The Quality of Our Sobriety Is What We Do, Not How We Think [43]

In General by Dr. Keith Witt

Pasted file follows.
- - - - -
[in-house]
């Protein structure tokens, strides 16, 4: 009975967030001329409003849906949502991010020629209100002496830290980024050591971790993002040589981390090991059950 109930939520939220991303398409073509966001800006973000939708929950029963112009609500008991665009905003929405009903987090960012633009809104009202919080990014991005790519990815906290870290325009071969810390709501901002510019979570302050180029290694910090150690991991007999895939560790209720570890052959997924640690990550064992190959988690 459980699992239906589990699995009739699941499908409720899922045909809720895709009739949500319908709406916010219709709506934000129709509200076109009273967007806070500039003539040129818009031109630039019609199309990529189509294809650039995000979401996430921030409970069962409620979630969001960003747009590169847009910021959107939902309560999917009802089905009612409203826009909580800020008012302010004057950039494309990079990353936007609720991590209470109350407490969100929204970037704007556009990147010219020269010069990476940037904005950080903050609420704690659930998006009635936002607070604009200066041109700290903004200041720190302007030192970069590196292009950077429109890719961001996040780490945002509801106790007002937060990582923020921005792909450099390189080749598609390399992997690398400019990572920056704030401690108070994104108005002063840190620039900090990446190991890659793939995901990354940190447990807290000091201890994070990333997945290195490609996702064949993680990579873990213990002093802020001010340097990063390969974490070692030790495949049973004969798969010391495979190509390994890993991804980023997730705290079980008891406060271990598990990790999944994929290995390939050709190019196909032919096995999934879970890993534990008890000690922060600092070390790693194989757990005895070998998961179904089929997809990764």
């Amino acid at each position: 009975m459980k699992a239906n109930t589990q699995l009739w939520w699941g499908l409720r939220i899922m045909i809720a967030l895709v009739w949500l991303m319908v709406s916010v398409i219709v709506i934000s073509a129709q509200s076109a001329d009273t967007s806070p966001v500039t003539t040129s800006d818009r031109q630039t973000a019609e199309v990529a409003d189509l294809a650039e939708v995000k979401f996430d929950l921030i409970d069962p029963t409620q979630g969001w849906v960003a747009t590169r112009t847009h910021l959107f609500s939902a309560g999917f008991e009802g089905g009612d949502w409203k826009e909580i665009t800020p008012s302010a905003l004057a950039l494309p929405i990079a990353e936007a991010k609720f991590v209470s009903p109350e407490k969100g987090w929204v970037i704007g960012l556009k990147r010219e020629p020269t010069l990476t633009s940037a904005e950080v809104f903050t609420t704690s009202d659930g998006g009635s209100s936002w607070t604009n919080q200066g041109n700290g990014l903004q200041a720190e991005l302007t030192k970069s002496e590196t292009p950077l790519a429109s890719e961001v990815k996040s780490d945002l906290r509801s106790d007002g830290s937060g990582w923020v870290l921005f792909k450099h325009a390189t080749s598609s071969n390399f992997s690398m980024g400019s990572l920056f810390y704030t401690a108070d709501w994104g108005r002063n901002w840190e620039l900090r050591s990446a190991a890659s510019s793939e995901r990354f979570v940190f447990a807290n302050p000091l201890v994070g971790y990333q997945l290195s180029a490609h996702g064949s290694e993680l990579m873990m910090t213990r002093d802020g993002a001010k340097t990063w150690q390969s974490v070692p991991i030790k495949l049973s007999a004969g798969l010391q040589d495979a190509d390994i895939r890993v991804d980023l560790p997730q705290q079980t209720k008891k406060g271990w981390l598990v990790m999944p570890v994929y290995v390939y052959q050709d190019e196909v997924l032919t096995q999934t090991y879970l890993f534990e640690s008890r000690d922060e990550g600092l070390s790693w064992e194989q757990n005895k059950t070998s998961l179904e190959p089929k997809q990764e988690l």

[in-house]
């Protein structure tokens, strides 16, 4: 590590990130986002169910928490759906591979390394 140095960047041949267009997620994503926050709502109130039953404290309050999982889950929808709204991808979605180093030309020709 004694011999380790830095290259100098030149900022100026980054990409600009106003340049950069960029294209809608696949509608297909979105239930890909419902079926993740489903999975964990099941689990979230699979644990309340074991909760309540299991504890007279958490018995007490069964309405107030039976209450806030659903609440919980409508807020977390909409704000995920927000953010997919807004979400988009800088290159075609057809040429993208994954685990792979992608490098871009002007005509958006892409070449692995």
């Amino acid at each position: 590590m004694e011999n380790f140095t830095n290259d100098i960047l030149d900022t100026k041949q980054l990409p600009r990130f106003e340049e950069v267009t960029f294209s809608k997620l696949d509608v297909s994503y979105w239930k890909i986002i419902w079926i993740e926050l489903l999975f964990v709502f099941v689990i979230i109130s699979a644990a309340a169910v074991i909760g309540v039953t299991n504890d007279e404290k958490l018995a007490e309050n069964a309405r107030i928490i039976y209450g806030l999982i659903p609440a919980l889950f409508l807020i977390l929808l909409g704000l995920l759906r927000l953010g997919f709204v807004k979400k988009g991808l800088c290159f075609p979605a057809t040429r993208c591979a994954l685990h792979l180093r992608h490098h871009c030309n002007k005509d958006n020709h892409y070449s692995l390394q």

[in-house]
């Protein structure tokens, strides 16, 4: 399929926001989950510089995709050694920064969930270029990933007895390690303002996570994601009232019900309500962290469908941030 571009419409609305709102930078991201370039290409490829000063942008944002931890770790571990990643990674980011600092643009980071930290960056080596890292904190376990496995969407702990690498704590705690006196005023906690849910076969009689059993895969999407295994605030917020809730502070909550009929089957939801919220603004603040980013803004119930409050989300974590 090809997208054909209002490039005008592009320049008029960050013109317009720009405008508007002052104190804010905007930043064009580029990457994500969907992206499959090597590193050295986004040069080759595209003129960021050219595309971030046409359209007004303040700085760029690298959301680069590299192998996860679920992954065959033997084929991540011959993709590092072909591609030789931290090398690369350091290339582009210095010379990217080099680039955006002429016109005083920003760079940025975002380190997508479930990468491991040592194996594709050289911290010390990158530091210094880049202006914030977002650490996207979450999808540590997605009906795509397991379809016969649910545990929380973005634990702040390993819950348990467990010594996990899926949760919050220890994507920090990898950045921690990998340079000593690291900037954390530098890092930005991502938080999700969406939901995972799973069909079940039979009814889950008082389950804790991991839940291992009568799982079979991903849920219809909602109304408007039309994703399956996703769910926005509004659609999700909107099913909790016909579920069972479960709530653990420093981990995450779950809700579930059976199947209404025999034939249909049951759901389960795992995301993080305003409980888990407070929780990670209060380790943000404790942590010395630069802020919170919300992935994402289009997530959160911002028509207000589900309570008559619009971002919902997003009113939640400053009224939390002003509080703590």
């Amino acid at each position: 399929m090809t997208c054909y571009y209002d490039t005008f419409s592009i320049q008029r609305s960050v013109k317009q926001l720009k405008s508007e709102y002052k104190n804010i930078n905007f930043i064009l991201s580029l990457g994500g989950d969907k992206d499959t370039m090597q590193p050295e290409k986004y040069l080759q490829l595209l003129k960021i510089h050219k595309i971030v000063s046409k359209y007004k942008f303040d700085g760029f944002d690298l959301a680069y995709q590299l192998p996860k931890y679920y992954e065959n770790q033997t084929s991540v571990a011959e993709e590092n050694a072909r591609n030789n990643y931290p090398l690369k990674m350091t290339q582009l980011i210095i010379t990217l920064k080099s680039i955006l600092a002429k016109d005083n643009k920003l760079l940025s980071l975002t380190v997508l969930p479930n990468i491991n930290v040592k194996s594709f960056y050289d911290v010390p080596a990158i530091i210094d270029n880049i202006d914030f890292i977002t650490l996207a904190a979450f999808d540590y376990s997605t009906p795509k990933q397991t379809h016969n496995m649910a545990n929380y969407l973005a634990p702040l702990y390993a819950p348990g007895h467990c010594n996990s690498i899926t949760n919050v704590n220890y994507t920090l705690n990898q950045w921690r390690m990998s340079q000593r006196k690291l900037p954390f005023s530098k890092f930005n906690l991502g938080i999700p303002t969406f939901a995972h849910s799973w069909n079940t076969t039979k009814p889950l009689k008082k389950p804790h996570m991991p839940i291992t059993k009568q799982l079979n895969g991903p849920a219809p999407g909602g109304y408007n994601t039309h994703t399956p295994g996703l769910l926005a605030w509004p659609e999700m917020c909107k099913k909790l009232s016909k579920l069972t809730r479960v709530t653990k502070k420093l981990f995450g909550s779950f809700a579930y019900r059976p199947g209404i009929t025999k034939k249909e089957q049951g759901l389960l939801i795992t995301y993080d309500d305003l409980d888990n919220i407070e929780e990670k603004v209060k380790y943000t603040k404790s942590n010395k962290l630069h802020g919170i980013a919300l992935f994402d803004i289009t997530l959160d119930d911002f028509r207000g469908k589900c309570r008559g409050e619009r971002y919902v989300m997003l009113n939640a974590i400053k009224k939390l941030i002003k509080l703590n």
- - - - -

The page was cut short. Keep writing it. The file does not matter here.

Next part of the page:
iStock_000001146230XSmallLike most therapists, I’ve worked a fair amount with addiction and recovery. Therapists will tell you people practicing an addiction—whether alcohol, opiates, cocaine, gambling, compulsive sexuality or whatever—can be nightmare clients. They take obscene risks, wreck relationships, and spread chaos. On the flip side, people in recovery—who are abstinent and working at being healthier, more authentic, and attuned to themselves and others—are often delightful to work with. Many alcoholics start out depressed, anxious, angry, insecure, or shy, and drinking temporarily eases grinding emotional pain. This relief, combined with wanting to keep chasing the high, leads to larger doses (called progressive use), and regular inability to say “no.” (out of control use). Addiction—progressive and out of control use—becomes a drive like hunger or thirst, only a learned drive, and drives just keep demanding when frustrated. The areas of our brain stem associated with pursuing what we need and seeking rewards like food, water, sex, and objects of romantic infatuation are the caudate nucleus and the ventral tegmental area. When these areas are frustrated in acquiring the goals they crave, they work harder, spraying the seeking neurotransmitter dopamine recklessly through the brain—sometimes driving a person to exhaustion. Some of us are also born with more capacity for addiction, and more vulnerability to certain substances or activities. Fifty percent of Americans either are an addict or have a close family member who’s an addict. I have clients who have worked recovery programs for decades—sometimes as long as thirty or forty years. A recovery program is essentially like any other spiritual path—you keep deepening awareness of your own development, keep seeking out and receiving the support you need, and commit daily to living according to your principles. Along the way, you tend to develop incredible insight and wisdom, not just about addiction and recovery, but also about the human experience. People in recovery share the kind of bond that combat veterans share. They have faced death and lived. If they’ve participated in twelve step programs, they’re steeped in inspirational and catastrophic stories from hundreds of other addicts. All have known and cared for men and women who slipped back into addiction and died horribly, wrecking havoc in friends and families. All have known inspiring fellow travelers who turned lives around, renewed families, salvaged marriages, and enriched communities. One such hero is James, an AA “old-timer” who regularly drops wonderful, wise statements like, “The quality of our sobriety is what we do, not what we think.” James later told me the quote was from ­­­­Merle Adelman. What it means is that no matter how crazy your thoughts are—like, “I should drink because I’m happy/sad/celebrating/grieving/angry/ashamed/special /worthless/anxious/depressed”—if you seek support and don’t drink, everything will be OK. In other words, you can think all the crazy stories you want, but it’s how you walk the walk that matters. I kid James that AA is the aphorism champion of the universe, but I really mean it. Sayings like “One day at a time,” and “One drink is too many and a thousand are not enough,” permeate modern culture, all originating in the twelve steps. The culture of recovery has purity to it. You are either using or you’re not. Those who find ways to not use have harnessed human genius and social support to deal with the warped human drive of addiction. Addiction is nasty. When brains learn to crave alcohol or drugs like air and water, it often requires surrender to a power greater than yourself to give them up—leading to the first two steps of AA: realizing your life is out of control, and seeking a higher power to help you through. This process expanded through decades of AA wisdom tends to produce practical wisdom like, “The quality of our sobriety is what we do, not what we think.” When addiction—wanting more of a substance over time (progressive) and being regularly unable to resist another dose (out of control)—sinks in it’s teeth, saying “no” requires incredible effort and support. That’s why the first two years of recovery are the hardest. Practicing alcoholics (those still drinking) think about drinking on average once every ten seconds. Even when they decide to quit—with their brains wired to seek alcohol like food and water—70% slip (go back to drinking) the first year and 50% the second. After two years of abstinence though, the number of recovering people who slip each year drops to 3%. Apparently it takes two years of heroic effort to become relatively stable in recovery from addiction. Perhaps after two years without the substance your brain finally learns that alcohol, cocaine, opiates, gambling, or marijuana are not necessary like food, water, and human contact. If someone keeps working a recovery program through many years of abstinence, it often becomes a spiritual journey, anchored in sobriety. James’ “The quality of our sobriety is what we do, not how we think,” is hard earned insight acquired by maintaining right action, integrity, fidelity, and honesty, while depressed addictive thinking hammered him with “You’re worthless,” “Go ahead and drink; what difference does it make anyway?” “Nothing you do matters,” and “Life is joyless.” James learned to discern such thoughts and impulses as negative distortions, and to guide himself to right thought and action whether he feels able or worthy or not. James—and many men and women like him—have shown me how beautiful and inspirational recovery from addiction can be. The elegant Catholic concept of redemption—at any moment we can choose to serve the highest good—is epitomized in AA. People make fun of AA for it’s ceremonial nature and religious feel—there is much emphasis on spirituality and “higher powers,”—but such criticism rarely comes from recovering people themselves. They know that the selfish isolation of addiction often needs the kind of rigid rules, accumulated wisdom, and community support that AA provides. I feel so grateful for what AA has done for millions, and I admire hard earned insights like, “The quality of our sobriety is what we do, not how we think.”